ST. LOUIS -- Iowa appears well-positioned for a run at a seventh straight NCAA wrestling championship next year.
The Hawkeyes had only one senior on the team that overtook in-state rival Iowa State on Saturday night, heavyweight Wes Hand. Hand lost in overtime in the finals to top-seeded Brock Lesnar of Minnesota.
Eric Juergens, the 133-pound champion, is a junior. So are third-place finishers Jody Strittmatter at 125, Doug Schwab at 141 and T.J. Williams at 157. Two wrestlers Iowa brought to the national meet, 165-pound Matt Anderson and 184-pound Jessman Smith, are redshirt freshmen.
''It's big for next year,'' coach Jim Zalesky said. ''They got some experience.''
Plus, there's the home-mat advantage to consider. Next year's championships will be in Iowa City, Iowa, next March.
Runnerup Iowa State figures to be strong again also, with only two seniors on this season's team and 184-pound Cael Sanderson the most outstanding wrestler in the tournament each of his two seasons. Sanderson has a career record of 79-0, including 40-0 this season, and all of matches in the NCAA championships were mismatches.
The secret to his success?
''A lot of luck, good coaches and brothers in the program,'' Sanderson said. ''A combination of all of them has helped me.''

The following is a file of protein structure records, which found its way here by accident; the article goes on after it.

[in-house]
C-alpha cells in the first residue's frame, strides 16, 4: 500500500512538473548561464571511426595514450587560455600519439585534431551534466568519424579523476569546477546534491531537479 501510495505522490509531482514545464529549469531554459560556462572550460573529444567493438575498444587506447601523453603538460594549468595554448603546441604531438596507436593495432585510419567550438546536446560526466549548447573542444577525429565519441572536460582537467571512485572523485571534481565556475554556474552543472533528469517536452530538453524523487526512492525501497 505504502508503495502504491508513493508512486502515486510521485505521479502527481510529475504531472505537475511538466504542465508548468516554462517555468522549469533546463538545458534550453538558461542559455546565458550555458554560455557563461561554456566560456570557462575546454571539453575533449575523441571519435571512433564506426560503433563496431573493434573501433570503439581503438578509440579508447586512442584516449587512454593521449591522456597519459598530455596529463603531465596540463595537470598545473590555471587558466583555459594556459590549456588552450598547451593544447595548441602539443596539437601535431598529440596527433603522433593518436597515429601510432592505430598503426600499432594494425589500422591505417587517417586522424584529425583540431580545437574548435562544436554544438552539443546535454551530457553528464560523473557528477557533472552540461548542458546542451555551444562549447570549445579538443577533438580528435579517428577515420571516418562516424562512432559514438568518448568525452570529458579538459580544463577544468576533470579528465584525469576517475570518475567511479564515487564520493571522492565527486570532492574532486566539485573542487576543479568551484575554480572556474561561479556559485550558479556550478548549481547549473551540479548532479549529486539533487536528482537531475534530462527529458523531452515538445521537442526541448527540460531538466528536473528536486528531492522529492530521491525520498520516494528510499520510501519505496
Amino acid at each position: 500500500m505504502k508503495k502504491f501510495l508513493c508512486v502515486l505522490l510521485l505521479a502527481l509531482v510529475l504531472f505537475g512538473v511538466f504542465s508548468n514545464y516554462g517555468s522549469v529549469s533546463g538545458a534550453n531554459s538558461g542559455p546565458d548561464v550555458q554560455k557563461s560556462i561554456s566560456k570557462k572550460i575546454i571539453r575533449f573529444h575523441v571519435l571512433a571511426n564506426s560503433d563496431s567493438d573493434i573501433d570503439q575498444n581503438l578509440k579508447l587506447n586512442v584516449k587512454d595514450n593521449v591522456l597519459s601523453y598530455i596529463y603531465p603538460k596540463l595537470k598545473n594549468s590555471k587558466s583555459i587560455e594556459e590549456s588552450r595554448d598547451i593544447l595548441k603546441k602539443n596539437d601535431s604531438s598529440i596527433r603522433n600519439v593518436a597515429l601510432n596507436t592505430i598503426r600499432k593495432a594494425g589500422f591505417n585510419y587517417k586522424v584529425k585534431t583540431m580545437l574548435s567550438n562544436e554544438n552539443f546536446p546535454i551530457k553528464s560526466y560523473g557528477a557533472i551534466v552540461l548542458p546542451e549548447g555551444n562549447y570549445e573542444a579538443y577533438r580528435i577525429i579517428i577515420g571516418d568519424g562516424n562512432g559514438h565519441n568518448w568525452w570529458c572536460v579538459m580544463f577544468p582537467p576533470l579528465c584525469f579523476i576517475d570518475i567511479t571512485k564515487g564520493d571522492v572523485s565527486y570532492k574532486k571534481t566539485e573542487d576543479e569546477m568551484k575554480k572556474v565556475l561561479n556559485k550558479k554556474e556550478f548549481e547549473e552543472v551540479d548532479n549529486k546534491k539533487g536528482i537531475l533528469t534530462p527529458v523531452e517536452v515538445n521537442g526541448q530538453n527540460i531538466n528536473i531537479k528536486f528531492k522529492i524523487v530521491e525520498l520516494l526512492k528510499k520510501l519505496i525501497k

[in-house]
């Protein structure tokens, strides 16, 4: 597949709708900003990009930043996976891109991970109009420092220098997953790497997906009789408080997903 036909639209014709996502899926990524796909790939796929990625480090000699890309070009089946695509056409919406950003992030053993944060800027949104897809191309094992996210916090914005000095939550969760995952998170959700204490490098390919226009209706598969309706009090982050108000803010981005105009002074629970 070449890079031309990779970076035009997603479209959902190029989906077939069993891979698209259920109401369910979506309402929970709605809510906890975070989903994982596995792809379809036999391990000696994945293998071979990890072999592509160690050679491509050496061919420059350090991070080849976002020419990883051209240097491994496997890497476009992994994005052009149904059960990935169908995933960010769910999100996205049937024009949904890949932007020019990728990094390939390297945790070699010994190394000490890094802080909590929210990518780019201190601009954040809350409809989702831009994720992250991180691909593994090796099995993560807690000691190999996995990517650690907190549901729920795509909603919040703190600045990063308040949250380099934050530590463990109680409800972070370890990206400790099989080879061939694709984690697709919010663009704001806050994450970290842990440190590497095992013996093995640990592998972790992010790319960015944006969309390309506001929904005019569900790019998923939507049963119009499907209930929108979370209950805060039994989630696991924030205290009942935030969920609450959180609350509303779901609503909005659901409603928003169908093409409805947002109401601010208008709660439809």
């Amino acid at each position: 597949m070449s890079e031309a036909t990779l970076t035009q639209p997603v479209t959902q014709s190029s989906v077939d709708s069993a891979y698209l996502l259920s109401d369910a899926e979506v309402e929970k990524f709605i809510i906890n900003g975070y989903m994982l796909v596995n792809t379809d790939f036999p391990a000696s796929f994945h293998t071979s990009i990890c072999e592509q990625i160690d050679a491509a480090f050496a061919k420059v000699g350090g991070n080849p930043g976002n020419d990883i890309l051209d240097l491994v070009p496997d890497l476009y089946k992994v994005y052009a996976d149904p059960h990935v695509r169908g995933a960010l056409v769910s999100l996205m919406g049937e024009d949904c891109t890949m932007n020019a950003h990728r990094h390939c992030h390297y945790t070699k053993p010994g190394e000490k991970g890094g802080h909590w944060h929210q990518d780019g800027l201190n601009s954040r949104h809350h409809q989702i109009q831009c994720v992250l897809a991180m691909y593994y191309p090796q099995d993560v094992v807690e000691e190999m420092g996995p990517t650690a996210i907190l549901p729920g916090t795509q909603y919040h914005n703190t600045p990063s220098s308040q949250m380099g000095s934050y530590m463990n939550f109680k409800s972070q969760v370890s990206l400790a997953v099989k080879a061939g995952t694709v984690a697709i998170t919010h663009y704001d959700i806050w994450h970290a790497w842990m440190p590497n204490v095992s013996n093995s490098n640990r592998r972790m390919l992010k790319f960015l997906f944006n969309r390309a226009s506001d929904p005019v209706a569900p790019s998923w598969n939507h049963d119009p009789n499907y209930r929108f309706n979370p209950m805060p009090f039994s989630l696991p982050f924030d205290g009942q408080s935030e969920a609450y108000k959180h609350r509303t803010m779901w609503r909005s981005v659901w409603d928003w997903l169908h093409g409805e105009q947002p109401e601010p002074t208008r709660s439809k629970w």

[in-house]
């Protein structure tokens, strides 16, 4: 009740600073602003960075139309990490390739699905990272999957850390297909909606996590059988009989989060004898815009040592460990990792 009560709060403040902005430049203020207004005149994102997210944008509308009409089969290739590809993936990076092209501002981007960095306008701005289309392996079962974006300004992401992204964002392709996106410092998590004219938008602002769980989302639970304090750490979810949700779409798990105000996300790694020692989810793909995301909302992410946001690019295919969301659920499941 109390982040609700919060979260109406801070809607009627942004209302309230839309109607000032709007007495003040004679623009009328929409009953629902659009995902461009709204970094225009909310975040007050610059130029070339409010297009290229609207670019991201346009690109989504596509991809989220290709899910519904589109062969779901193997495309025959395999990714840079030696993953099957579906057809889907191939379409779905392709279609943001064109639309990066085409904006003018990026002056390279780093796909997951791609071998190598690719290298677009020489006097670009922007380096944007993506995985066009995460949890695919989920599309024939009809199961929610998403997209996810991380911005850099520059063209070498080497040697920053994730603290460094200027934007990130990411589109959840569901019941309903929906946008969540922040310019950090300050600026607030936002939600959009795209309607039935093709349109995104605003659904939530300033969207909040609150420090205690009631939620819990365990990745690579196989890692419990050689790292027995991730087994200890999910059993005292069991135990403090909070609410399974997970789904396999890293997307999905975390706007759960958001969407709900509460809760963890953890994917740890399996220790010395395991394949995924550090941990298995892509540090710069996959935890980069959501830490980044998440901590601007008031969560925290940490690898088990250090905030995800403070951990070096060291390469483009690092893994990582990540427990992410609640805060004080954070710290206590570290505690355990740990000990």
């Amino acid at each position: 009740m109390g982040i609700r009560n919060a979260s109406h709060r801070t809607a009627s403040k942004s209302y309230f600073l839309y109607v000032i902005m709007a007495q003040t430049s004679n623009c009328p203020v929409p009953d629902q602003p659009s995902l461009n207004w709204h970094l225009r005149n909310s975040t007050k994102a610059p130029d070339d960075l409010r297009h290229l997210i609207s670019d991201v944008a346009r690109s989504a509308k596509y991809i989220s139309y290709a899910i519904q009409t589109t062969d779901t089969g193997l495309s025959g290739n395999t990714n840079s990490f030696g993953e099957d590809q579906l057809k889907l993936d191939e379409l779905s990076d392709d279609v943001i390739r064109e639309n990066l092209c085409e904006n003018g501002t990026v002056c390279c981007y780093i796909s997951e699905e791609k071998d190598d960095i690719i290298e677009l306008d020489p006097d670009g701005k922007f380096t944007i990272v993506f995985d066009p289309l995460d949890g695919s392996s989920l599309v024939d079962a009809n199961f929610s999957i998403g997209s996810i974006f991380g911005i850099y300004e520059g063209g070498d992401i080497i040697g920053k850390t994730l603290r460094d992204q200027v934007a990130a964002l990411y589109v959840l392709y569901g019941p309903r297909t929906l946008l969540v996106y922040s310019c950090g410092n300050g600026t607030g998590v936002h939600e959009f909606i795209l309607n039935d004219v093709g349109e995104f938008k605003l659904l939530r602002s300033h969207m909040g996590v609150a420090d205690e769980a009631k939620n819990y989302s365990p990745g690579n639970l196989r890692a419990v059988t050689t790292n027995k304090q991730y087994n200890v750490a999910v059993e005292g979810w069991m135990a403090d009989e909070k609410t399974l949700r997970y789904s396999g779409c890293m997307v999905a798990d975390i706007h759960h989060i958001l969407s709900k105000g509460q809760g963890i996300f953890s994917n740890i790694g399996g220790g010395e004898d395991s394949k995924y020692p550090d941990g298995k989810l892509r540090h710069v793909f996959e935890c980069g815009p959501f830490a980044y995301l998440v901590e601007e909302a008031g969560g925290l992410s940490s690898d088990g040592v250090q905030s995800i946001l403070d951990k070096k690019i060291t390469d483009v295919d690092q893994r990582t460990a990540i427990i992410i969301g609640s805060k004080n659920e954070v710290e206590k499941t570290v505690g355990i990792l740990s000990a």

Senior Cody Sanderson, Cael's older brother, finished second at 133 pounds for the second straight year, losing to Juergens in the key match of the finals. Heavyweight Trent Hynek placed third.
''I can't ever be satisfied with finishing second,'' said coach Bobby Douglas, whose team led by 9.5 points after the semifinals. ''But we gave it everything we had.
''We're looking forward to next year.''
So are the rest of the challengers. Oklahoma coach Jack Spates said future meets should be close because of fewer scholarships and fewer programs.
''There are great kids going everywhere and that contributes to parity,'' Spates said. ''I think we're going to see tons of close finishes.''
The closest on Saturday came in the heavyweight bout, when Lesnar escaped from Hand with nine seconds to go in a 30-second overtime tiebreaker.
''I know nobody in the nation can ride me out,'' Lesnar said. ''The only thing going through my mind is if I don't get out, I'll regret it the rest of my life.''
The next stop for Lesnar likely could be professional wrestling. It's definitely not football and likely he won't continue wrestling as an amateur.
''I haven't decided what to do yet,'' he said. ''I'm kind of tired of wrestling, kind of tired out right now. But tomorrow morning, I might wake up and say I've got a lot left in me.''
Schools from the Big Ten and Big 12 again dominated the meet, taking the top six spots. Minnesota was a distant third, followed by Oklahoma, Oklahoma State and Illinois.
The surprise of the finals was 141-pound champion Carl Perry of Illinois, an eighth seed. He beat the Nos. 1, 2 and 4 seeds to take the title.
''I am not going to doubt myself and say I was not going to win matches here,'' Perry said. ''I knew that if I came and wrestled hard, I could wrestle with anyone in the country.''
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